The Art of War in retranslating Sun Tzu

Using cultural capital to outmatch the competition

Zhongwei Song*

*Corresponding author for this work

Research output: Contribution to journalArticle

4 Citations (Scopus)

Abstract

The field of translation is a battleground on which, according to Bourdieu, cultural reproducers compete over cultural capital synonymous with higher social status and greater power to control texts and attribute meaning to them.On the surface, the struggles are about defending ideas and satisfying tastes, but they are also about how to control cultural capital and how to eventually convert it into economic capital.Against this background, this article explores the issue of retranslation of classic texts, using Bourdieu's sociological concepts to analyze why The Art of War is frequently chosen for retranslation, how a challenging translator qualifies himself as someone more capable than his predecessors of doing full justice to the classic text, and, more importantly, what strategies are used to compete against the most respected translators in so doing.The article concludes that retranslating classic texts is a social practice whereby individual translators are inclined to use as their common strategy all kinds of cultural capital (embodied, objectified, and institutionalized) to outmatch the competition not merely within textual practice but also well beyond it.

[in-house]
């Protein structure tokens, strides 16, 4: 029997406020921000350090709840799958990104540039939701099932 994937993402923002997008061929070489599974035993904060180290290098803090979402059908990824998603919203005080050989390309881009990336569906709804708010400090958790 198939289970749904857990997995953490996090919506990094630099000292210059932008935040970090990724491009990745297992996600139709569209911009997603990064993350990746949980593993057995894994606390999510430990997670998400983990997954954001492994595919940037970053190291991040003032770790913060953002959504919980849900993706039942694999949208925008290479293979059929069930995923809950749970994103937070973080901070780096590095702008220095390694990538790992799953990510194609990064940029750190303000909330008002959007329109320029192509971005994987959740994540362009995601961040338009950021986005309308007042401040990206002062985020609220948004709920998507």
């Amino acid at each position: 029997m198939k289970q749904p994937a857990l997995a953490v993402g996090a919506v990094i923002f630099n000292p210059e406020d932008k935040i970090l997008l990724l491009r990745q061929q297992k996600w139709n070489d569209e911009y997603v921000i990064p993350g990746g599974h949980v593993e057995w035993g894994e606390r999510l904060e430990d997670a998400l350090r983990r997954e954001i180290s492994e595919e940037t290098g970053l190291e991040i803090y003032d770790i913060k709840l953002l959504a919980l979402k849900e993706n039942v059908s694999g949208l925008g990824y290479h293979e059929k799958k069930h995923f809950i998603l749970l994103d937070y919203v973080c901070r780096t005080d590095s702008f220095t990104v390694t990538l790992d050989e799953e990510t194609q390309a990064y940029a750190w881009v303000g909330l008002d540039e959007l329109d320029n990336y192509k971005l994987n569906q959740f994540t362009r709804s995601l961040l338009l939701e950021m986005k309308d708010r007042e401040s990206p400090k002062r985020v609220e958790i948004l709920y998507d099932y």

Original languageEnglish
Pages (from-to)176-190
Number of pages15
JournalTranslation and Interpreting Studies
Volume7
Issue number2
DOIs
Publication statusPublished - 2012

Keywords

  • Classic texts
  • Cultural capital
  • Retranslation
  • Sun Tzu
  • The Art of War
  • Translation

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